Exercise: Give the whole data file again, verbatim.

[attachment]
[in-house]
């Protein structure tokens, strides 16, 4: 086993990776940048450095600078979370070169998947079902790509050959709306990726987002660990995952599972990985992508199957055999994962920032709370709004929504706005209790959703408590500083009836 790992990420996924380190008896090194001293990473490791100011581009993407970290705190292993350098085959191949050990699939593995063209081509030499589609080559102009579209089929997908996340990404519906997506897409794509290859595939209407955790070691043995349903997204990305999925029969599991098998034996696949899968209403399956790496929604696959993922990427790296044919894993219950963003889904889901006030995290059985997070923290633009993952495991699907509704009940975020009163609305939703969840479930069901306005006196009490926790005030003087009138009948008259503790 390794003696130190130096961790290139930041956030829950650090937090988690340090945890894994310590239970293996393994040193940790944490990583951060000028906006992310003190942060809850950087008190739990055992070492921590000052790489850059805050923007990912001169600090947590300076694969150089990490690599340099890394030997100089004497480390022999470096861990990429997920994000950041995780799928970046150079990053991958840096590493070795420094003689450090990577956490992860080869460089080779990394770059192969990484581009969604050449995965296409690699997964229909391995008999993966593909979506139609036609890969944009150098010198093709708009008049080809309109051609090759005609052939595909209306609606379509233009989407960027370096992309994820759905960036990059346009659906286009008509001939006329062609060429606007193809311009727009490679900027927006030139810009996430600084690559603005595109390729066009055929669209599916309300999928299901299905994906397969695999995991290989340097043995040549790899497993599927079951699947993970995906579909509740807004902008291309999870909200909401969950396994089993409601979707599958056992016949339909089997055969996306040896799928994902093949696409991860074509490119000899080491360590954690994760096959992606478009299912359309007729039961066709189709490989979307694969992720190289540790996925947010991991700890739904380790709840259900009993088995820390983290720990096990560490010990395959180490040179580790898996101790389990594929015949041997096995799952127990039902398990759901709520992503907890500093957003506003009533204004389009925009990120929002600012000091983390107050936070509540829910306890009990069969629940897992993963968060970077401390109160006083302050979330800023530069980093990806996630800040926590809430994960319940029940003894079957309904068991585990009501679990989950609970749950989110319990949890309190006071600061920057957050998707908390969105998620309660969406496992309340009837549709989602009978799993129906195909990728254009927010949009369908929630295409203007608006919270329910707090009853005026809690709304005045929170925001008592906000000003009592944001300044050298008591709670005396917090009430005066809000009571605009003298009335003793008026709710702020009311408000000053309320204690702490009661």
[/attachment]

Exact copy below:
[in-house]
């Protein structure tokens, strides 16, 4: 086993990776940048450095600078979370070169998947079902790509050959709306990726987002660990995952599972990985992508199957055999994962920032709370709004929504706005209790959703408590500083009836 790992990420996924380190008896090194001293990473490791100011581009993407970290705190292993350098085959191949050990699939593995063209081509030499589609080559102009579209089929997908996340990404519906997506897409794509290859595939209407955790070691043995349903997204990305999925029969599991098998034996696949899968209403399956790496929604696959993922990427790296044919894993219950963003889904889901006030995290059985997070923290633009993952495991699907509704009940975020009163609305939703969840479930069901306005006196009490926790005030003087009138009948008259503790 390794003696130190130096961790290139930041956030829950650090937090988690340090945890894994310590239970293996393994040193940790944490990583951060000028906006992310003190942060809850950087008190739990055992070492921590000052790489850059805050923007990912001169600090947590300076694969150089990490690599340099890394030997100089004497480390022999470096861990990429997920994000950041995780799928970046150079990053991958840096590493070795420094003689450090990577956490992860080869460089080779990394770059192969990484581009969604050449995965296409690699997964229909391995008999993966593909979506139609036609890969944009150098010198093709708009008049080809309109051609090759005609052939595909209306609606379509233009989407960027370096992309994820759905960036990059346009659906286009008509001939006329062609060429606007193809311009727009490679900027927006030139810009996430600084690559603005595109390729066009055929669209599916309300999928299901299905994906397969695999995991290989340097043995040549790899497993599927079951699947993970995906579909509740807004902008291309999870909200909401969950396994089993409601979707599958056992016949339909089997055969996306040896799928994902093949696409991860074509490119000899080491360590954690994760096959992606478009299912359309007729039961066709189709490989979307694969992720190289540790996925947010991991700890739904380790709840259900009993088995820390983290720990096990560490010990395959180490040179580790898996101790389990594929015949041997096995799952127990039902398990759901709520992503907890500093957003506003009533204004389009925009990120929002600012000091983390107050936070509540829910306890009990069969629940897992993963968060970077401390109160006083302050979330800023530069980093990806996630800040926590809430994960319940029940003894079957309904068991585990009501679990989950609970749950989110319990949890309190006071600061920057957050998707908390969105998620309660969406496992309340009837549709989602009978799993129906195909990728254009927010949009369908929630295409203007608006919270329910707090009853005026809690709304005045929170925001008592906000000003009592944001300044050298008591709670005396917090009430005066809000009571605009003298009335003793008026709710702020009311408000000053309320204690702490009661």